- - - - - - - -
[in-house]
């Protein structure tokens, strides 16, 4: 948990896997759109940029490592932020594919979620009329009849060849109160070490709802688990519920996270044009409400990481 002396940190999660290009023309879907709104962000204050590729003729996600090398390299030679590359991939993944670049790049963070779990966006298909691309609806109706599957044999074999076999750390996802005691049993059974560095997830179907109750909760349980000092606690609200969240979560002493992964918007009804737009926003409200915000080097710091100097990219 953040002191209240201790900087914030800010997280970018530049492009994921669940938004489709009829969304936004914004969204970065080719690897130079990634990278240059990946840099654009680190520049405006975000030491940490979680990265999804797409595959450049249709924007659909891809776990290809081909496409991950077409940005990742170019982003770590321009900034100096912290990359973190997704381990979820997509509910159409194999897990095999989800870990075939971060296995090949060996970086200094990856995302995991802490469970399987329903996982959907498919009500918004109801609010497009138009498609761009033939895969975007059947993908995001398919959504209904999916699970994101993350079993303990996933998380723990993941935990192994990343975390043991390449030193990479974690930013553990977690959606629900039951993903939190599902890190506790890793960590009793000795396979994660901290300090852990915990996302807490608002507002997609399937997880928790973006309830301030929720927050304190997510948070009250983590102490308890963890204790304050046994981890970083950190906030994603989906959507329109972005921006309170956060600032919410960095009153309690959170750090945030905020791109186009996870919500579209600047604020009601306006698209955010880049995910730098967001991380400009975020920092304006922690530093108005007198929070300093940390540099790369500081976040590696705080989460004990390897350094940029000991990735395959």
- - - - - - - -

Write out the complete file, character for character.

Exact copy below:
[in-house]
């Protein structure tokens, strides 16, 4: 948990896997759109940029490592932020594919979620009329009849060849109160070490709802688990519920996270044009409400990481 002396940190999660290009023309879907709104962000204050590729003729996600090398390299030679590359991939993944670049790049963070779990966006298909691309609806109706599957044999074999076999750390996802005691049993059974560095997830179907109750909760349980000092606690609200969240979560002493992964918007009804737009926003409200915000080097710091100097990219 953040002191209240201790900087914030800010997280970018530049492009994921669940938004489709009829969304936004914004969204970065080719690897130079990634990278240059990946840099654009680190520049405006975000030491940490979680990265999804797409595959450049249709924007659909891809776990290809081909496409991950077409940005990742170019982003770590321009900034100096912290990359973190997704381990979820997509509910159409194999897990095999989800870990075939971060296995090949060996970086200094990856995302995991802490469970399987329903996982959907498919009500918004109801609010497009138009498609761009033939895969975007059947993908995001398919959504209904999916699970994101993350079993303990996933998380723990993941935990192994990343975390043991390449030193990479974690930013553990977690959606629900039951993903939190599902890190506790890793960590009793000795396979994660901290300090852990915990996302807490608002507002997609399937997880928790973006309830301030929720927050304190997510948070009250983590102490308890963890204790304050046994981890970083950190906030994603989906959507329109972005921006309170956060600032919410960095009153309690959170750090945030905020791109186009996870919500579209600047604020009601306006698209955010880049995910730098967001991380400009975020920092304006922690530093108005007198929070300093940390540099790369500081976040590696705080989460004990390897350094940029000991990735395959």